This isn't the end of McGregor shaking up the landscape. From what I've been told, if he gets his way, he will either be co-promoting or promoting his own fights at the end of his current UFC deal. That was an unthinkable thing even two months ago.

And really, this is the only fight that makes sense. As much as people will moan about Frankie Edgar being passed over, the real money here is in McGregor chasing history, trying to become the first champion to hold two belts. If Edgar beats McGregor, the luster of McGregor going up for the lightweight title is completely obliterated. This was the right decision by all parties involved. 

Patrick Wyman: When the prospect of McGregor fighting dos Anjos initially arose in the aftermath of UFC 194, I didn't think it would happen. Dos Anjos seems like a terrible stylistic matchup for the Irishman: big, strong, a hard hitter, a good wrestler, durable and above all meaner than sin.

The lightweight champion is a pressure fighter extraordinaire—a bundle of aggressiveness and surprising technical acumen who specializes in cutting off the space of the cage and forcing his opponent toward the fence, where his sharp wrestling and powerful top game can come into play.

As he showed against Aldo, McGregor is a potent counterpuncher, but dos Anjos has walked through brutal shots to force the fight into his wheelhouse before, and he'll do so again.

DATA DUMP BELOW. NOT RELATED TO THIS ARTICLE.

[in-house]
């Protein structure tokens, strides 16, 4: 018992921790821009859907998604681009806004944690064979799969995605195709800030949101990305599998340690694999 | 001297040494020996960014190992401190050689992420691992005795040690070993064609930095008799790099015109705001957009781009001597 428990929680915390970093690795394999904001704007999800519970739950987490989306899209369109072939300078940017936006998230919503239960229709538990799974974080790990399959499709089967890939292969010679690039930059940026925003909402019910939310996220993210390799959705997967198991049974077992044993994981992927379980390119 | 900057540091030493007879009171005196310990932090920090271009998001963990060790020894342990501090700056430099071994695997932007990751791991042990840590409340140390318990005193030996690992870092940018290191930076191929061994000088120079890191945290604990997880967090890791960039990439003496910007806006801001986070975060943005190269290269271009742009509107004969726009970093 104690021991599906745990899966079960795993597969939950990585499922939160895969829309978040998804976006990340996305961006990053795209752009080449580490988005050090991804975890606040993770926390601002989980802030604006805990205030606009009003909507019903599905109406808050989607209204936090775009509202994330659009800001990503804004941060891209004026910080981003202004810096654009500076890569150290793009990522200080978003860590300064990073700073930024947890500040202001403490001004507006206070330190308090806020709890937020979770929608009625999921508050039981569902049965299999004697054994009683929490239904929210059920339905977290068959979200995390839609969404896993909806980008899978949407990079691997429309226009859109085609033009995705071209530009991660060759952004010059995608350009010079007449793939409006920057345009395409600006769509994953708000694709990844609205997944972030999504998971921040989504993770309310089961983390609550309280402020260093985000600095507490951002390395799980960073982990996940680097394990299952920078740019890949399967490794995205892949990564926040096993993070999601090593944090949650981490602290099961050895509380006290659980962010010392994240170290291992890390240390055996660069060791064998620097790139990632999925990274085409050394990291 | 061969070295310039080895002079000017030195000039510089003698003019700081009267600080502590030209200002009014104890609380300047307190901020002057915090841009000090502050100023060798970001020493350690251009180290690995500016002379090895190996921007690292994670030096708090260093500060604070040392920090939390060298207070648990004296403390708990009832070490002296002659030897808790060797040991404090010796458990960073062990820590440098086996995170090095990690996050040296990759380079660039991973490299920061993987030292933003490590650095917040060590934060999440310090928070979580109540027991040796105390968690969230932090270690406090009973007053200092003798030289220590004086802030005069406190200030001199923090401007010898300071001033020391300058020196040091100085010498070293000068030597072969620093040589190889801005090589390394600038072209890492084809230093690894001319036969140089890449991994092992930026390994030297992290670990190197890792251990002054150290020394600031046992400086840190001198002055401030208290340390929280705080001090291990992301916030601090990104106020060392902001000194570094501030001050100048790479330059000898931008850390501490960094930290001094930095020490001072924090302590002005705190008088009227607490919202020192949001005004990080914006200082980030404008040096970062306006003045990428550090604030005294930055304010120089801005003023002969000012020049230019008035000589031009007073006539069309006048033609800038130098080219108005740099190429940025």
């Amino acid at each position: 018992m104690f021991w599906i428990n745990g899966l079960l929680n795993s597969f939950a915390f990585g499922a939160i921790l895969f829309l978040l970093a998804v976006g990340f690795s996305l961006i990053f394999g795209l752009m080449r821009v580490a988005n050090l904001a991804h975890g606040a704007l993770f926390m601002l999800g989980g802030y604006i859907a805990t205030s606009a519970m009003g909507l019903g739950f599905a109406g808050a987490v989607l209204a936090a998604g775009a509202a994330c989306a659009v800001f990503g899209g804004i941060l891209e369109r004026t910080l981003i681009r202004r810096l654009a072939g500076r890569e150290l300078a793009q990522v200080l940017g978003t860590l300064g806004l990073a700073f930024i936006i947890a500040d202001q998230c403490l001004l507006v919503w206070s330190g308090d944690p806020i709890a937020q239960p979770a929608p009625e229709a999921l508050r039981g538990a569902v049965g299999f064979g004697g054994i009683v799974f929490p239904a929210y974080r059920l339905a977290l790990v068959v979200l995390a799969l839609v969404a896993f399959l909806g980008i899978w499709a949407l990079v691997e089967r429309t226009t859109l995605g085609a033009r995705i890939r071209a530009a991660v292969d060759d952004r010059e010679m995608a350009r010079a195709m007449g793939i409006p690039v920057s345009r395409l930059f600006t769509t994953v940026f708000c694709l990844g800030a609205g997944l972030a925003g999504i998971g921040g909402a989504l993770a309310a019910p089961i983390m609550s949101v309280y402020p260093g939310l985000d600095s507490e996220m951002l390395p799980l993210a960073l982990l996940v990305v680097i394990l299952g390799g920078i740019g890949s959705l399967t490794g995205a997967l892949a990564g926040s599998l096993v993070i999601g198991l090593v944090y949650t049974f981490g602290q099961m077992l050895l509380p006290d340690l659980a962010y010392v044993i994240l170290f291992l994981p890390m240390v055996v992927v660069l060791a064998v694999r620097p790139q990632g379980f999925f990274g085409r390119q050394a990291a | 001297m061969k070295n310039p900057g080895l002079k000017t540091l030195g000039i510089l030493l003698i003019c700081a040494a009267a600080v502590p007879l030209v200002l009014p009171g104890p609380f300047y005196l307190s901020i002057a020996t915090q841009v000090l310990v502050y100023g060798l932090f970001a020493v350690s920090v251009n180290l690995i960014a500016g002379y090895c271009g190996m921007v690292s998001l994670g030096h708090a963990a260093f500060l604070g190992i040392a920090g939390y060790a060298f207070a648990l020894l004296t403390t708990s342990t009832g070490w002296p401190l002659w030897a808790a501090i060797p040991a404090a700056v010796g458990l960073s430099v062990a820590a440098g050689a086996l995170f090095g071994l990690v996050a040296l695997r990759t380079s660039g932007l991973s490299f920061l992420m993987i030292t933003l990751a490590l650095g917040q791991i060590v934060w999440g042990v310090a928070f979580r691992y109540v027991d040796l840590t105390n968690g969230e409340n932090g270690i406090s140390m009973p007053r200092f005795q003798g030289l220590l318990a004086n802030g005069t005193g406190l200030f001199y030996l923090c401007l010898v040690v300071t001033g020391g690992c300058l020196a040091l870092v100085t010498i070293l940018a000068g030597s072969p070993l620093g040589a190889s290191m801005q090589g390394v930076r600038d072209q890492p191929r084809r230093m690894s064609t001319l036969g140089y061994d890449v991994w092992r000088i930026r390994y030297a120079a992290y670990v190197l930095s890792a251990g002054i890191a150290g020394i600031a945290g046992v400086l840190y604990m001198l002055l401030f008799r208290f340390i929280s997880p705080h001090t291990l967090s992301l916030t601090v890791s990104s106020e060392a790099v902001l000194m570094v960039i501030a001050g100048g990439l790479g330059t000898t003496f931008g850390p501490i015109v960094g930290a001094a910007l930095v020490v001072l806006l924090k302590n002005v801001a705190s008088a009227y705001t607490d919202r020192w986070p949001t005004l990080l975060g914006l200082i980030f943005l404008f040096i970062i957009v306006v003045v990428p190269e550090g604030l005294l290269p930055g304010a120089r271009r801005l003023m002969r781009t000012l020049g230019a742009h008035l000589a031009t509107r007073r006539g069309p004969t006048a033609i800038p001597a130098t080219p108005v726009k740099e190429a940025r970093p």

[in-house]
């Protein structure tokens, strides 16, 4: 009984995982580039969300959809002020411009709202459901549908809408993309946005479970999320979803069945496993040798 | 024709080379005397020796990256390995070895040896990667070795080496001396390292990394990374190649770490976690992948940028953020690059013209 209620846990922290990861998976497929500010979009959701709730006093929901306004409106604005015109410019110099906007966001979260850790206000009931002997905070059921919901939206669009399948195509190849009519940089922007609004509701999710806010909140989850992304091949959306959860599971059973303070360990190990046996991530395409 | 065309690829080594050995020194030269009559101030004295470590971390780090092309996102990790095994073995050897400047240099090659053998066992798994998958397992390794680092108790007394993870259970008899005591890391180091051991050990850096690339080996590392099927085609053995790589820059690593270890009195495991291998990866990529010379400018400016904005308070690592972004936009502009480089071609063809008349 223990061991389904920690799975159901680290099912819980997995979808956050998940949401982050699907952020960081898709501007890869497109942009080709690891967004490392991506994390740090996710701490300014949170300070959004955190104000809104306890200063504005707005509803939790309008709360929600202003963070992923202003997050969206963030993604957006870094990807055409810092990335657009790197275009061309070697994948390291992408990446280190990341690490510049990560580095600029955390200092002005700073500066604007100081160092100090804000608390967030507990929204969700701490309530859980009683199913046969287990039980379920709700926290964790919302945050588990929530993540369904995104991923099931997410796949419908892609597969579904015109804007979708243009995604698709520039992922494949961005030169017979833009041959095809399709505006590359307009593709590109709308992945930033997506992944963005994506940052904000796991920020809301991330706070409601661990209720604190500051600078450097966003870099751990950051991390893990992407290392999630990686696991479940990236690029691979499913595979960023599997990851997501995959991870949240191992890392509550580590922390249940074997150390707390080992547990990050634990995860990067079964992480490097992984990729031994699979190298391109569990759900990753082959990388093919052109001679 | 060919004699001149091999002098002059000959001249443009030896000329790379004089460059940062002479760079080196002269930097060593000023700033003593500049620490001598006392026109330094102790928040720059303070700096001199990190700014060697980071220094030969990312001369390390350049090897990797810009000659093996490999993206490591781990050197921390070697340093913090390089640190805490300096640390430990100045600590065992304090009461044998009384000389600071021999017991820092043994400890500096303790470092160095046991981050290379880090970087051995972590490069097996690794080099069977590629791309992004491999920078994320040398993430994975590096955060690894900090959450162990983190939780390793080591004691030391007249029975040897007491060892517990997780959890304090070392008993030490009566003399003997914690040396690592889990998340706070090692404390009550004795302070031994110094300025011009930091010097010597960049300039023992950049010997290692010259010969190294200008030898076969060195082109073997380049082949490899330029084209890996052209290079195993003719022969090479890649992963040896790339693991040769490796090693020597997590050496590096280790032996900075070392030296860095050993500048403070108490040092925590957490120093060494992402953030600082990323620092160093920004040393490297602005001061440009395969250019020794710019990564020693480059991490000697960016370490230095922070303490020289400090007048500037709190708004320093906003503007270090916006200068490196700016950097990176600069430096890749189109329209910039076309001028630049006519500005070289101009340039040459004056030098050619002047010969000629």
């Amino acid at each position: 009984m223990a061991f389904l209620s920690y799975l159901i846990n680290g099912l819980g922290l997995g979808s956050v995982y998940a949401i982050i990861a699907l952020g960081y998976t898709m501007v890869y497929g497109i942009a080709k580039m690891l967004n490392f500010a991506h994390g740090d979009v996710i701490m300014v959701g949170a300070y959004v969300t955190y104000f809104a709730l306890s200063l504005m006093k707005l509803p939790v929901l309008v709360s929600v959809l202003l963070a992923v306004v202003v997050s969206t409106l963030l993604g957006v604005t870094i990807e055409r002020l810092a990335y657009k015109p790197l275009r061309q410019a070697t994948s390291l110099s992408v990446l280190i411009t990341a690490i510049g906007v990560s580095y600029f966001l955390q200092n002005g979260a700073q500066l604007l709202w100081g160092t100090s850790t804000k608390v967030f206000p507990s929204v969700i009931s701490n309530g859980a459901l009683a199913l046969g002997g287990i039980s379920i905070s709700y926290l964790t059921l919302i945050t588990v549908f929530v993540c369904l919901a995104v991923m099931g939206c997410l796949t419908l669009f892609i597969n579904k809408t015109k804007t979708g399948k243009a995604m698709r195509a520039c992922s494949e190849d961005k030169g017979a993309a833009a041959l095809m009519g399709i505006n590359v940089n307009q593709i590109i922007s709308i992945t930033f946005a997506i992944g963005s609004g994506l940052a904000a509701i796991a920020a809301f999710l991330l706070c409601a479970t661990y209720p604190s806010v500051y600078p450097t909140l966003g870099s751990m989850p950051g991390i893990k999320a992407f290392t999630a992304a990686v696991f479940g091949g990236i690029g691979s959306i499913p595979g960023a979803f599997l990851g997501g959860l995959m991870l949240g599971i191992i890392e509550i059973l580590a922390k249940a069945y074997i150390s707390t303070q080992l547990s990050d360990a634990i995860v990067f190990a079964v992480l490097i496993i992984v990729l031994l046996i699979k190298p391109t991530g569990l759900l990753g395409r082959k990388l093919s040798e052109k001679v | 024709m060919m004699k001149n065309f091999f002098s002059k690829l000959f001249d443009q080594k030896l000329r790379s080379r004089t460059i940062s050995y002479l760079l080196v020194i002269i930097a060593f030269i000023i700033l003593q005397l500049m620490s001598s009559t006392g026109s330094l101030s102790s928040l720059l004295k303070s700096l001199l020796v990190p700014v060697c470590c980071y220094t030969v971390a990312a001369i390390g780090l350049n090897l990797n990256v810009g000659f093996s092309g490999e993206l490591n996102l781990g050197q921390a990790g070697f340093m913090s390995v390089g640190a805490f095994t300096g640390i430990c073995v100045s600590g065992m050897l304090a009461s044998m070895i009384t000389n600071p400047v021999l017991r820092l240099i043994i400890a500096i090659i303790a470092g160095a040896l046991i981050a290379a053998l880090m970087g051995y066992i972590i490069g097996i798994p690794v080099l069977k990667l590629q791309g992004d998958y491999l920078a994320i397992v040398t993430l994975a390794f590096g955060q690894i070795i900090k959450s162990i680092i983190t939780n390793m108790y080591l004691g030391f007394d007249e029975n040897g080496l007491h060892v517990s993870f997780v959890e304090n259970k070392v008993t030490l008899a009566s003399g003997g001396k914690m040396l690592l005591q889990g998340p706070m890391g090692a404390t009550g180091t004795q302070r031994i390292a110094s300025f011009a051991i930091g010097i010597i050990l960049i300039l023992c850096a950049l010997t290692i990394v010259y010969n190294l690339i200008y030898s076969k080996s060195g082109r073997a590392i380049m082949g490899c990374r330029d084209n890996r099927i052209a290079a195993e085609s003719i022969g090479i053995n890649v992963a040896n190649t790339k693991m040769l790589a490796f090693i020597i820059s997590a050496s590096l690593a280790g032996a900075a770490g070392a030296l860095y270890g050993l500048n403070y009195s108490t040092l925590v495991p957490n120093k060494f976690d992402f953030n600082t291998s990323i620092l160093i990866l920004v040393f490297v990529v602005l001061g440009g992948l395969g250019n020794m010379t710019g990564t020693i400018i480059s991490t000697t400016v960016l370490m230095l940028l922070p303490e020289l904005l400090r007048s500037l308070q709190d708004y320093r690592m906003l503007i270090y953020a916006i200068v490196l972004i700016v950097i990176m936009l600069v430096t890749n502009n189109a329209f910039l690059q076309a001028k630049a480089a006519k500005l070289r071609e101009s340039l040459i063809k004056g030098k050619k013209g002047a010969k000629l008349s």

None of that has changed. Dos Anjos is still as difficult a stylistic matchup as there is for McGregor at 155 pounds—aside from perhaps Khabib Nurmagomedov—and nobody knows when or if the Dagestani will be ready to do his impression of a smooth-wrestling human blanket again. I assumed McGregor, the smart businessman and observer of the sport he is, would try to minimize his risk and either fight Edgar or someone else.

What has changed is the context. If McGregor beats dos Anjos, he's a two-division champion who adds to his already-considerable leverage. He'll hold the keys to two divisions. Even if he loses, he's still the featherweight champion, and a fight with Frankie Edgar will loom on the horizon. Marketable matchups at lightweight with Nate Diaz, Anthony Pettis and Donald Cerrone wouldn't really be affected by a loss, either.

Barring a catastrophic injury, this is a no-lose scenario for the Irishman.

John Locher/Associated Press